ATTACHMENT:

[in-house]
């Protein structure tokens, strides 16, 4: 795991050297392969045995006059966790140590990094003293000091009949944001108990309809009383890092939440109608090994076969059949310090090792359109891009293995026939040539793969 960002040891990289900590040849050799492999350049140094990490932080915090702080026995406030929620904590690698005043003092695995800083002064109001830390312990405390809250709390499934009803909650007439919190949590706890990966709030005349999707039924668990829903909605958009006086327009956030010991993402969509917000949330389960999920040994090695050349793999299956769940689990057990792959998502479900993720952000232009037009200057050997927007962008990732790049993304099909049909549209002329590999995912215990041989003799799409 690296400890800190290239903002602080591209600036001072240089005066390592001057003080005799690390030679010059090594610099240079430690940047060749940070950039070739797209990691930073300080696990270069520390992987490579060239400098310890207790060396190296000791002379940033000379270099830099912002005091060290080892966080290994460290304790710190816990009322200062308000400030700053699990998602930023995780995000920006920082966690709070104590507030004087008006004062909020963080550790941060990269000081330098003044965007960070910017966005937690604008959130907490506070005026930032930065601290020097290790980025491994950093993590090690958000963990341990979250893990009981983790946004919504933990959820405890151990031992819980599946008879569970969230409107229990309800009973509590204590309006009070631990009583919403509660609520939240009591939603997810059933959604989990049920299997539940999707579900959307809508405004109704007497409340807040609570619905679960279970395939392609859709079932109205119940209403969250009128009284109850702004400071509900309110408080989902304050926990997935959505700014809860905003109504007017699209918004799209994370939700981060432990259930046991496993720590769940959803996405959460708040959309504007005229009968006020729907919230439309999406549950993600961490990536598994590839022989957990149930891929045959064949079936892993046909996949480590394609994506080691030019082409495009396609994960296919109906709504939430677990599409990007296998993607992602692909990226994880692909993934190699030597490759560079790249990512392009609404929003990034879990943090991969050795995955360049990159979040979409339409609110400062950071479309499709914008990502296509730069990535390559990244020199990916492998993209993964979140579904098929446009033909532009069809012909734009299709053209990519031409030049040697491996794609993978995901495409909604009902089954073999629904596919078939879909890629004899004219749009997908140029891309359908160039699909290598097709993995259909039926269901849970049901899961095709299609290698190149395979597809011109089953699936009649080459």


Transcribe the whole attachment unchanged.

[in-house]
């Protein structure tokens, strides 16, 4: 795991050297392969045995006059966790140590990094003293000091009949944001108990309809009383890092939440109608090994076969059949310090090792359109891009293995026939040539793969 960002040891990289900590040849050799492999350049140094990490932080915090702080026995406030929620904590690698005043003092695995800083002064109001830390312990405390809250709390499934009803909650007439919190949590706890990966709030005349999707039924668990829903909605958009006086327009956030010991993402969509917000949330389960999920040994090695050349793999299956769940689990057990792959998502479900993720952000232009037009200057050997927007962008990732790049993304099909049909549209002329590999995912215990041989003799799409 690296400890800190290239903002602080591209600036001072240089005066390592001057003080005799690390030679010059090594610099240079430690940047060749940070950039070739797209990691930073300080696990270069520390992987490579060239400098310890207790060396190296000791002379940033000379270099830099912002005091060290080892966080290994460290304790710190816990009322200062308000400030700053699990998602930023995780995000920006920082966690709070104590507030004087008006004062909020963080550790941060990269000081330098003044965007960070910017966005937690604008959130907490506070005026930032930065601290020097290790980025491994950093993590090690958000963990341990979250893990009981983790946004919504933990959820405890151990031992819980599946008879569970969230409107229990309800009973509590204590309006009070631990009583919403509660609520939240009591939603997810059933959604989990049920299997539940999707579900959307809508405004109704007497409340807040609570619905679960279970395939392609859709079932109205119940209403969250009128009284109850702004400071509900309110408080989902304050926990997935959505700014809860905003109504007017699209918004799209994370939700981060432990259930046991496993720590769940959803996405959460708040959309504007005229009968006020729907919230439309999406549950993600961490990536598994590839022989957990149930891929045959064949079936892993046909996949480590394609994506080691030019082409495009396609994960296919109906709504939430677990599409990007296998993607992602692909990226994880692909993934190699030597490759560079790249990512392009609404929003990034879990943090991969050795995955360049990159979040979409339409609110400062950071479309499709914008990502296509730069990535390559990244020199990916492998993209993964979140579904098929446009033909532009069809012909734009299709053209990519031409030049040697491996794609993978995901495409909604009902089954073999629904596919078939879909890629004899004219749009997908140029891309359908160039699909290598097709993995259909039926269901849970049901899961095709299609290698190149395979597809011109089953699936009649080459």